I wouldn't have watched this without reading the reviews plus that Tom Hanks and John Mayer were in it but I found I didn't want to get up from the film as it was very engaging and spoke to the nostalgia for tangible creations of art and writing... while embracing and using technology to not be consumed by it. Overall interesting and informative, found myself wondering if my folks who kept everything, broken or not, have a typewriter around.
Certainly being 62, I learned typing early (it was offered as a high school class) and got my first jobs in offices from that skill, (which evolved into computer office skills in my mid-20's as well) so watching this film was full of that creative-writing and vocational familiarity ... and evoked the paradox. The annoyance of filing out 3-color forms and having to use 3 colors of white out for each mistake turned me into a good typist ... the wanting to edit something written ... all made computers so welcome when they came. But then the computer screen sort of takes over your vision while the typewriter used to give an open scope. The downside is that while the sound may be enjoyable while working on a typewriter, to a housemate or thin-walled apartment neighbor, it can be maddening and wreck any chance for a peaceful space; whereas the computer is quiet and that is the upside, (much like having a family member who wants to play music you don't like at all ... when you want to hear your own music ... has now been pacified by headphones (ear buds) and saved relationships and given each one what they want.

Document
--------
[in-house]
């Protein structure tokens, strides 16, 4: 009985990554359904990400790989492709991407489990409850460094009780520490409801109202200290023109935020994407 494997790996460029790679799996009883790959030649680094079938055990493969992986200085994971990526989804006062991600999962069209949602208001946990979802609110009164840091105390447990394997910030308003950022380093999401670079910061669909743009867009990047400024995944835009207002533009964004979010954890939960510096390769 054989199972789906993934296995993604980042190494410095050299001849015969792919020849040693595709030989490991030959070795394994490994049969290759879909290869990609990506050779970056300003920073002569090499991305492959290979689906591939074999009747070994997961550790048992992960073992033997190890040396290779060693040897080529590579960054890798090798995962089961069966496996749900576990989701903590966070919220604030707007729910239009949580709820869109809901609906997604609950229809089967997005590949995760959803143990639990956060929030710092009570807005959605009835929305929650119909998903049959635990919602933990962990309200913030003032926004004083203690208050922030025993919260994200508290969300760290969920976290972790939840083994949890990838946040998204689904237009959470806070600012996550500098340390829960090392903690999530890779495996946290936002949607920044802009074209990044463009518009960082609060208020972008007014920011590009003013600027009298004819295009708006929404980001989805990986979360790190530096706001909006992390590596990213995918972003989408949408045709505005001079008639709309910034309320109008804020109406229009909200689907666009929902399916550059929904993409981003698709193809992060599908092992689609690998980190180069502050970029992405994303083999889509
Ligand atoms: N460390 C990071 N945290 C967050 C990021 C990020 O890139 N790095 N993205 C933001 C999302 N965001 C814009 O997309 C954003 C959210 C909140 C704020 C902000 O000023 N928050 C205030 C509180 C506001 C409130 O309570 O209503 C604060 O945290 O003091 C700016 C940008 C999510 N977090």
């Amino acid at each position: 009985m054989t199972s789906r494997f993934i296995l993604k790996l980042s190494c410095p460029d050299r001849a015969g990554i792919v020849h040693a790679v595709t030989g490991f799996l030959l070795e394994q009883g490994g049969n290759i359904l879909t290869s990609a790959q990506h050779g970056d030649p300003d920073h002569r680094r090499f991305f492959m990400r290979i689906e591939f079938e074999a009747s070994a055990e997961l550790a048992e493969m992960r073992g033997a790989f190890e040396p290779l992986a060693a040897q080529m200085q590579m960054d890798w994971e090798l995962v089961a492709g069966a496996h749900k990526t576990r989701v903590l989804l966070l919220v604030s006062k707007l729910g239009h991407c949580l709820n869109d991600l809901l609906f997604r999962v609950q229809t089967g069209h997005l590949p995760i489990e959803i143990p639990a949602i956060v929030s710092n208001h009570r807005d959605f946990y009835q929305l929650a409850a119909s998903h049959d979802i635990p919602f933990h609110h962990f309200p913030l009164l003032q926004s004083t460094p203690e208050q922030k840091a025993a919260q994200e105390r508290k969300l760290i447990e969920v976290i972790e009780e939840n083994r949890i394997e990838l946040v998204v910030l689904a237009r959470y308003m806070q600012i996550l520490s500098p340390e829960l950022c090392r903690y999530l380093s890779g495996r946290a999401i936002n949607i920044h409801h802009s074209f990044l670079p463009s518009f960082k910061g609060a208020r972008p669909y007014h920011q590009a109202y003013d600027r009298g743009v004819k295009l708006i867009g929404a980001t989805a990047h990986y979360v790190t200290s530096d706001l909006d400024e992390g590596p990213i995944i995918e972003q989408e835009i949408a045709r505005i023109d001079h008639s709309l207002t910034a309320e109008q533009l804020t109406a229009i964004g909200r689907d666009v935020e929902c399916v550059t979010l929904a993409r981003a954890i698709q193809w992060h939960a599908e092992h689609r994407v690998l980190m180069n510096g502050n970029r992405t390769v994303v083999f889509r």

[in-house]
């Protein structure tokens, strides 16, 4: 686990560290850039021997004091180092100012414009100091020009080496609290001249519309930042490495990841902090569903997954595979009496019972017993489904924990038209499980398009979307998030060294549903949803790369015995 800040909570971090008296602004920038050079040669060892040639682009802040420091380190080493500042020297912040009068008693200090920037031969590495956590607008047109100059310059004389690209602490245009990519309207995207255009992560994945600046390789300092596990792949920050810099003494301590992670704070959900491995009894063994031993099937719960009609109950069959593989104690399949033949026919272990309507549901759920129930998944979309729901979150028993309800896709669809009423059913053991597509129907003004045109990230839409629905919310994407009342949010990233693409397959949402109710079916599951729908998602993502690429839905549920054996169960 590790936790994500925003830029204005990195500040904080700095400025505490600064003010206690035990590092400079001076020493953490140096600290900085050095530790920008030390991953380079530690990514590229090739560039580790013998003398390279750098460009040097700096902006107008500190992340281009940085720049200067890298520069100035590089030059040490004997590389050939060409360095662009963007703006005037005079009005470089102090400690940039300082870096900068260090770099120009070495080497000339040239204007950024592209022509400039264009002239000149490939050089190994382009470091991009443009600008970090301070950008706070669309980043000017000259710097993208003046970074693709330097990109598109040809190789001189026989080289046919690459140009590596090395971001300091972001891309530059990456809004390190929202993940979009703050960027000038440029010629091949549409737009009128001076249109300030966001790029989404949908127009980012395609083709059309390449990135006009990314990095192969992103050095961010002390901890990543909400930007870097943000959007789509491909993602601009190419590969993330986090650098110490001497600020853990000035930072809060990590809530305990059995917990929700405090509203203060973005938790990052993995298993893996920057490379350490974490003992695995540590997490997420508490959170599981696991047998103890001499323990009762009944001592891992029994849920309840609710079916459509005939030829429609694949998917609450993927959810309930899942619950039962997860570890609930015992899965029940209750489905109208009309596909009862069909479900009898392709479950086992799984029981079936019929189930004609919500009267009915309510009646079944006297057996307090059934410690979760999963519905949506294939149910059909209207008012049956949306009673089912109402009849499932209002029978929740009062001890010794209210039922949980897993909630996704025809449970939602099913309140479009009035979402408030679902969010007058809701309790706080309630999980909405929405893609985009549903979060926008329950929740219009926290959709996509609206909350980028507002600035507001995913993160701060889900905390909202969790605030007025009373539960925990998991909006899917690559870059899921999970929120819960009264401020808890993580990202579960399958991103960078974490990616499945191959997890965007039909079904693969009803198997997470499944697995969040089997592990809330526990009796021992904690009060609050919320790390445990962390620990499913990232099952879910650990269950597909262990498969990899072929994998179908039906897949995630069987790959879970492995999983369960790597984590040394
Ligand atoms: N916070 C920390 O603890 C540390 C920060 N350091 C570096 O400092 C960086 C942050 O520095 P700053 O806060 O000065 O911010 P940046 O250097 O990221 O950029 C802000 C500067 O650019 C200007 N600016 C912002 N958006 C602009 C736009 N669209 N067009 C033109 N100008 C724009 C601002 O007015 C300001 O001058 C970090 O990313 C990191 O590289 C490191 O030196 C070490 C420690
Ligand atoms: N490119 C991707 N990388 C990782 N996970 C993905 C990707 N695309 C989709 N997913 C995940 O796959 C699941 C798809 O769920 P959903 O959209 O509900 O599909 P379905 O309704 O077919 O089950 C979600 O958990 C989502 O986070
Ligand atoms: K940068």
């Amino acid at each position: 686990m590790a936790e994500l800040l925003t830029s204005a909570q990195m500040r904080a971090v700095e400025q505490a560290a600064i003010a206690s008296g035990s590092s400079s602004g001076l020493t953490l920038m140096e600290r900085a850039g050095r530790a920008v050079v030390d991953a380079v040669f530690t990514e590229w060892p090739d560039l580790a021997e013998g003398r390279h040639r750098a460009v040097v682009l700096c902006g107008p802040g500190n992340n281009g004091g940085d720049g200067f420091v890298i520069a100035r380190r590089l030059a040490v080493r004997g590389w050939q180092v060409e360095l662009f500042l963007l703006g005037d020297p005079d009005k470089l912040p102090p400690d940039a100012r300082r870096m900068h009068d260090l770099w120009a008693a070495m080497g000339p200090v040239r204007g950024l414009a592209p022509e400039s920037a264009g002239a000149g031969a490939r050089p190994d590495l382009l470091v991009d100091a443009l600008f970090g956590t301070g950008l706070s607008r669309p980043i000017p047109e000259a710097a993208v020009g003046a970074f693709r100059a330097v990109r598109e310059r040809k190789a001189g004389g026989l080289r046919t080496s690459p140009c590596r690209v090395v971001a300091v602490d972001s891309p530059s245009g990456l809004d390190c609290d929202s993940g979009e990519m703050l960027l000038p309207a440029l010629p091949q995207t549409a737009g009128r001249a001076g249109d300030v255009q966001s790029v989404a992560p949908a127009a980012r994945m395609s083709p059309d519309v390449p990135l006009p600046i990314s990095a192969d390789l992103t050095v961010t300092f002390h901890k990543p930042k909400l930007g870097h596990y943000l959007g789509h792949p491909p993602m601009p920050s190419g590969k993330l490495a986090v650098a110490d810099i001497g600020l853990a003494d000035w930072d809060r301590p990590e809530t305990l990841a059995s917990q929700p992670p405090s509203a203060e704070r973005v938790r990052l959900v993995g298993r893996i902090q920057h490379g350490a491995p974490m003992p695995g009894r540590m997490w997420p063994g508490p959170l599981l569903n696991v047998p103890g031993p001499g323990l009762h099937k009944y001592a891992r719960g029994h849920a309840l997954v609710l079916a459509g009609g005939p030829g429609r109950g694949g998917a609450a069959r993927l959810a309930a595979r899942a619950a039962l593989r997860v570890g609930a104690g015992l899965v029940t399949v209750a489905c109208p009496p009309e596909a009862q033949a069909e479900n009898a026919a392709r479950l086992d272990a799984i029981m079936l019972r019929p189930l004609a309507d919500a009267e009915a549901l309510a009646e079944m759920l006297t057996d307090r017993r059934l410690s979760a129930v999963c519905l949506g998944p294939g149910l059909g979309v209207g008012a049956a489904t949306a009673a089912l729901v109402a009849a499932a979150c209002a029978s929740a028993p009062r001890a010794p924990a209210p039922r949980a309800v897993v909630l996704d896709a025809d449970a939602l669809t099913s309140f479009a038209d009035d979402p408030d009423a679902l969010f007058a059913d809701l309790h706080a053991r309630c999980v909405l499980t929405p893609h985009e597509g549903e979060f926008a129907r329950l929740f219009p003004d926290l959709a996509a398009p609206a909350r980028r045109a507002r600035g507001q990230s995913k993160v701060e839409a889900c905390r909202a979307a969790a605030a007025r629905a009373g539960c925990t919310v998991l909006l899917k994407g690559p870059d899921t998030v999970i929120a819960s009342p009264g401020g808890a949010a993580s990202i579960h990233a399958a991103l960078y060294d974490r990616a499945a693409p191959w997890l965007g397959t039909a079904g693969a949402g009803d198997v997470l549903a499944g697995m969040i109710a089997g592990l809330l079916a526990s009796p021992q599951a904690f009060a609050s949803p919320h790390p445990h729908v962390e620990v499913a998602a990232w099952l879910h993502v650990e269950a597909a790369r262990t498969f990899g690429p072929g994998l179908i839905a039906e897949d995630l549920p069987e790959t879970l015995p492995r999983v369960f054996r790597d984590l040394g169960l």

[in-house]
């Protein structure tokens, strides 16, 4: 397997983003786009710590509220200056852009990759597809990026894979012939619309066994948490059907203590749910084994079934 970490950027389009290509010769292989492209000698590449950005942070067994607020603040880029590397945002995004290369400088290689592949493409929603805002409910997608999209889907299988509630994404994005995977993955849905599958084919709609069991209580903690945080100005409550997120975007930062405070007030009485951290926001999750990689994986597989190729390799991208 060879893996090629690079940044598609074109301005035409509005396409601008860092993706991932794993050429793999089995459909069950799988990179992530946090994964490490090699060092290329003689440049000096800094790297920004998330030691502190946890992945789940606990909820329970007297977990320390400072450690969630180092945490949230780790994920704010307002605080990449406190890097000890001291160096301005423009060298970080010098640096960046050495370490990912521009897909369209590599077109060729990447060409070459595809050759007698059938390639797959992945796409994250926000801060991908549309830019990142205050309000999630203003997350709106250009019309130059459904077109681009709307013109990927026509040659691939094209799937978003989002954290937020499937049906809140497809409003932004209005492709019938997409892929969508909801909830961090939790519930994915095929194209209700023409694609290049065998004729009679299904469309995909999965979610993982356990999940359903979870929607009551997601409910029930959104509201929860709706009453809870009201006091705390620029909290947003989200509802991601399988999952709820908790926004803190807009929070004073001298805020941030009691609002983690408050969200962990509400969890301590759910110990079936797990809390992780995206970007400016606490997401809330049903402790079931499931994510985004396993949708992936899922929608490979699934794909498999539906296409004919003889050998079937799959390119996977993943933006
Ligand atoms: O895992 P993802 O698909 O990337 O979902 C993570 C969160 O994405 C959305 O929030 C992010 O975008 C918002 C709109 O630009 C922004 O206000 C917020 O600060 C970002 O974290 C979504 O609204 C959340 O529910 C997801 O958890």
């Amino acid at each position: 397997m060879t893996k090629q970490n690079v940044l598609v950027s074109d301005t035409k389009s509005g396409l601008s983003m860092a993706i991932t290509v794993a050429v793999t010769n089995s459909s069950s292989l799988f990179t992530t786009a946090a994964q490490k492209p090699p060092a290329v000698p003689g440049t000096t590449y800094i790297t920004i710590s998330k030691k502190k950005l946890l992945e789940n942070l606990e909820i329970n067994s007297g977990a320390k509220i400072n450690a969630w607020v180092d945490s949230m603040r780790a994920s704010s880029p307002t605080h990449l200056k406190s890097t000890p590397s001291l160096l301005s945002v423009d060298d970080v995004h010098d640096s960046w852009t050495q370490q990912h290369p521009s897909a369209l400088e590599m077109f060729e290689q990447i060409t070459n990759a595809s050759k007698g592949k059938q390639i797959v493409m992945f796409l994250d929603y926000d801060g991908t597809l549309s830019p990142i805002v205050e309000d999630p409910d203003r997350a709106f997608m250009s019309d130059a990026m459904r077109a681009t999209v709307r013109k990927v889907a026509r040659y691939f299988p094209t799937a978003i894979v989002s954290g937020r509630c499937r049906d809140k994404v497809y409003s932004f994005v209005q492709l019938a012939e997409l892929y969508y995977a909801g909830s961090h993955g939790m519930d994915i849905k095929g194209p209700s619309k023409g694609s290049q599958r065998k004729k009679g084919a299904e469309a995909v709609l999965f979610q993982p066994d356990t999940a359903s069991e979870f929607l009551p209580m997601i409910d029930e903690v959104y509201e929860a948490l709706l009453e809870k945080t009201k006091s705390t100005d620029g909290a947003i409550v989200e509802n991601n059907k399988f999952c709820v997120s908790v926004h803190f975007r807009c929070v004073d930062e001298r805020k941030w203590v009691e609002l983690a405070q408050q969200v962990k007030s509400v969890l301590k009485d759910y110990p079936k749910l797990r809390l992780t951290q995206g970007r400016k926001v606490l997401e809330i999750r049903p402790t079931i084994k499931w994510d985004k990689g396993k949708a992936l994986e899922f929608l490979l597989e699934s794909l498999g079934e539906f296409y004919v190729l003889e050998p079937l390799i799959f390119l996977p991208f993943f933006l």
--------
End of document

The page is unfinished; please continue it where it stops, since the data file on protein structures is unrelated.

Well, as you can see, it's a film that gets you thinking, creative again, remembering ... remembering things like getting hand written letters in the mail or having your writing or your lyrics in a book of pages rather than on a CD or saved hard drive ... the interaction with more personal, more tactile, experiencing of life.
I can say that while it was a low-key sort of documentary, for this genre of creatives who would watch such a thing, it's better than I would have guessed.
I felt they missed something by not showing / including a piece on the late Paul Smith, a typewriter artist with cerebral palsy, who created art you never would imagine could come from a typewriter to fill out the story ... Google him if interested. Also today I saw a YouTube clip of a make-shift band who used a typewriter in their percussion section ... complete with bell from the moving typewriter lever. ...
Do you know how many edits I made in this little review... not from errors but for writing & reading purposes? Would have been a mess on a typewriter. Lol. But now I want one anyway...
.... Good film... satisfying.